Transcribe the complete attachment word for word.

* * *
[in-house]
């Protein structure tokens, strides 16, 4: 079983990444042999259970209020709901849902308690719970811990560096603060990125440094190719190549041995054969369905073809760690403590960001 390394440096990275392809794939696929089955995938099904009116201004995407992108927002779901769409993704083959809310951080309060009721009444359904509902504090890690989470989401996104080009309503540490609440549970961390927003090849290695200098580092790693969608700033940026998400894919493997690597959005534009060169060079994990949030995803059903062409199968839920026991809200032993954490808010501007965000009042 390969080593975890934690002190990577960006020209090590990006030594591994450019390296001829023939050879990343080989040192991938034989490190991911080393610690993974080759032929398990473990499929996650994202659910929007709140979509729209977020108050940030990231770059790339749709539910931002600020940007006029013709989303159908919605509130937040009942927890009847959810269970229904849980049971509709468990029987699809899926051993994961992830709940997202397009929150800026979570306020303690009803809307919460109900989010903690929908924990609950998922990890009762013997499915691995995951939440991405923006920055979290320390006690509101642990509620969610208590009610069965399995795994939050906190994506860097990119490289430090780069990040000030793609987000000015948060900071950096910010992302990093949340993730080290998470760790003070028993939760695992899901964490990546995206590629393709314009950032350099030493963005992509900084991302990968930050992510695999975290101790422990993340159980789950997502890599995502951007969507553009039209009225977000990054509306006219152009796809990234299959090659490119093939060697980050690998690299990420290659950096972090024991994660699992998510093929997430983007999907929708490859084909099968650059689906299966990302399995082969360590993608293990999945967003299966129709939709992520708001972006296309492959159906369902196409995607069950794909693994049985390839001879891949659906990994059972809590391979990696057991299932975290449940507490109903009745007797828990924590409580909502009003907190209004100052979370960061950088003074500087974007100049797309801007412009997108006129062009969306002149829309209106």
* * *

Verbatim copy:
[in-house]
């Protein structure tokens, strides 16, 4: 079983990444042999259970209020709901849902308690719970811990560096603060990125440094190719190549041995054969369905073809760690403590960001 390394440096990275392809794939696929089955995938099904009116201004995407992108927002779901769409993704083959809310951080309060009721009444359904509902504090890690989470989401996104080009309503540490609440549970961390927003090849290695200098580092790693969608700033940026998400894919493997690597959005534009060169060079994990949030995803059903062409199968839920026991809200032993954490808010501007965000009042 390969080593975890934690002190990577960006020209090590990006030594591994450019390296001829023939050879990343080989040192991938034989490190991911080393610690993974080759032929398990473990499929996650994202659910929007709140979509729209977020108050940030990231770059790339749709539910931002600020940007006029013709989303159908919605509130937040009942927890009847959810269970229904849980049971509709468990029987699809899926051993994961992830709940997202397009929150800026979570306020303690009803809307919460109900989010903690929908924990609950998922990890009762013997499915691995995951939440991405923006920055979290320390006690509101642990509620969610208590009610069965399995795994939050906190994506860097990119490289430090780069990040000030793609987000000015948060900071950096910010992302990093949340993730080290998470760790003070028993939760695992899901964490990546995206590629393709314009950032350099030493963005992509900084991302990968930050992510695999975290101790422990993340159980789950997502890599995502951007969507553009039209009225977000990054509306006219152009796809990234299959090659490119093939060697980050690998690299990420290659950096972090024991994660699992998510093929997430983007999907929708490859084909099968650059689906299966990302399995082969360590993608293990999945967003299966129709939709992520708001972006296309492959159906369902196409995607069950794909693994049985390839001879891949659906990994059972809590391979990696057991299932975290449940507490109903009745007797828990924590409580909502009003907190209004100052979370960061950088003074500087974007100049797309801007412009997108006129062009969306002149829309209106």